City Paper is not for tourists
Earlier this year, Donald Trump’s Secretary of Education Betsy DeVos recommended cutting the federal grant that supports the Special Olympics. In her defense of this proposal, DeVos said the decision on her budget was one of many difficult ones her department had to make, and implied that the Special Olympics received enough support from private organizations to make up for the loss.
Previously, in her confirmation hearing, DeVos fudged a question about a federal law regarding students with disabilities and, in her first year in office, rescinded an eye-opening 72 policy documents which contained guidance for supporting students with disabilities. Trump later reversed Devos’ budgetary proposal but her actions still drew heavy criticism.
And yet, thanks to the efforts of the small-but-mighty sports diplomacy office of the U.S. State Department, community sports leaders around the world see America as a beacon of equality, progress, and inclusion.
“Disability rights has been important to our office since the get-go,” says Trina Bolton, program officer of sports initiatives for the U.S. State Department. “We’ve recognized that the ADA (Americans with Disabilities Act, 1990) is one of the landmark U.S. acts that we want to share on a global scale because then it’s a win-win for everyone.”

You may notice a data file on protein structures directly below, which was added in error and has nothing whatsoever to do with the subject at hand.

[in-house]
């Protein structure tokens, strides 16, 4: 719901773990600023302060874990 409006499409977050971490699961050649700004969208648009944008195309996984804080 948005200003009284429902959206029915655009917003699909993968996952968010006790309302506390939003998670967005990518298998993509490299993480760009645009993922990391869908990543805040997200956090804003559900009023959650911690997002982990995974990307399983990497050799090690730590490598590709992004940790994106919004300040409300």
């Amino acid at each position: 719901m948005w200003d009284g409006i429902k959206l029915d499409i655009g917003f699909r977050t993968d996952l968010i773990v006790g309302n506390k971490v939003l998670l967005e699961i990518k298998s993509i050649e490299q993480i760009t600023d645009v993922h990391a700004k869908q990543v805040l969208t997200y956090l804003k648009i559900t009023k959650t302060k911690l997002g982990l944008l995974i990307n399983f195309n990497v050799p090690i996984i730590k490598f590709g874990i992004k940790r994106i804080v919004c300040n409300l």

Through the Sport 4 Community initiative of the State Department’s Global Sport Mentoring Program (GSMP), 15 international delegates visit the United States for a five-week fellowship program, which wrapped up in early May this year. The delegates are Paralympic athletes or committee members, coaches, community organizers, and non-profit leaders with the same mission as the Special Olympics, but in countries with fewer resources, and often less interest in promoting equality for people of all abilities.